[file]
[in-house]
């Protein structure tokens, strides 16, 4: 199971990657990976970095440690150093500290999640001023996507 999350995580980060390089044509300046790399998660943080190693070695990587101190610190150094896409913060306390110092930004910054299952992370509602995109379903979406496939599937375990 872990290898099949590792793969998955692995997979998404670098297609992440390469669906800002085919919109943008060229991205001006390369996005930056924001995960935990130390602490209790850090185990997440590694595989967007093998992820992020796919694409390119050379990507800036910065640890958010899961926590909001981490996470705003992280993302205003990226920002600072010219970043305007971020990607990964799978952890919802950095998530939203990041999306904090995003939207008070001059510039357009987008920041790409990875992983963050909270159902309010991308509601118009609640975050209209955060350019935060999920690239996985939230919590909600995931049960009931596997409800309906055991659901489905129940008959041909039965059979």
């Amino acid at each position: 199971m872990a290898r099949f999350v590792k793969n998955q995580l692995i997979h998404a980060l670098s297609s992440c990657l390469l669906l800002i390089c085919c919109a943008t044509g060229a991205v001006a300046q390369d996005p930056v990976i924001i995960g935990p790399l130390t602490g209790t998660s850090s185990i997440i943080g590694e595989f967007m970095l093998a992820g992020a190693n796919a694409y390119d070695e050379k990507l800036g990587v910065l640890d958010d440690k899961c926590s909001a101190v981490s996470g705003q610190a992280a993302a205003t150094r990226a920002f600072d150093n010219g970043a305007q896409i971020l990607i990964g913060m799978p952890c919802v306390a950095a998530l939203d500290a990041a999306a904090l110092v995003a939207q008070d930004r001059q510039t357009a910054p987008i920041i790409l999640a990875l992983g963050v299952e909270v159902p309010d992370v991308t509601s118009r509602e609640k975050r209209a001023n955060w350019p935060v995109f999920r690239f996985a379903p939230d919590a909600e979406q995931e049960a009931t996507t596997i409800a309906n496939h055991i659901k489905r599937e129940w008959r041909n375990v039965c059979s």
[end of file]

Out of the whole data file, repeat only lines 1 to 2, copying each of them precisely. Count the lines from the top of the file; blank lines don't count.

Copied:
[in-house]
């Protein structure tokens, strides 16, 4: 199971990657990976970095440690150093500290999640001023996507 999350995580980060390089044509300046790399998660943080190693070695990587101190610190150094896409913060306390110092930004910054299952992370509602995109379903979406496939599937375990 872990290898099949590792793969998955692995997979998404670098297609992440390469669906800002085919919109943008060229991205001006390369996005930056924001995960935990130390602490209790850090185990997440590694595989967007093998992820992020796919694409390119050379990507800036910065640890958010899961926590909001981490996470705003992280993302205003990226920002600072010219970043305007971020990607990964799978952890919802950095998530939203990041999306904090995003939207008070001059510039357009987008920041790409990875992983963050909270159902309010991308509601118009609640975050209209955060350019935060999920690239996985939230919590909600995931049960009931596997409800309906055991659901489905129940008959041909039965059979």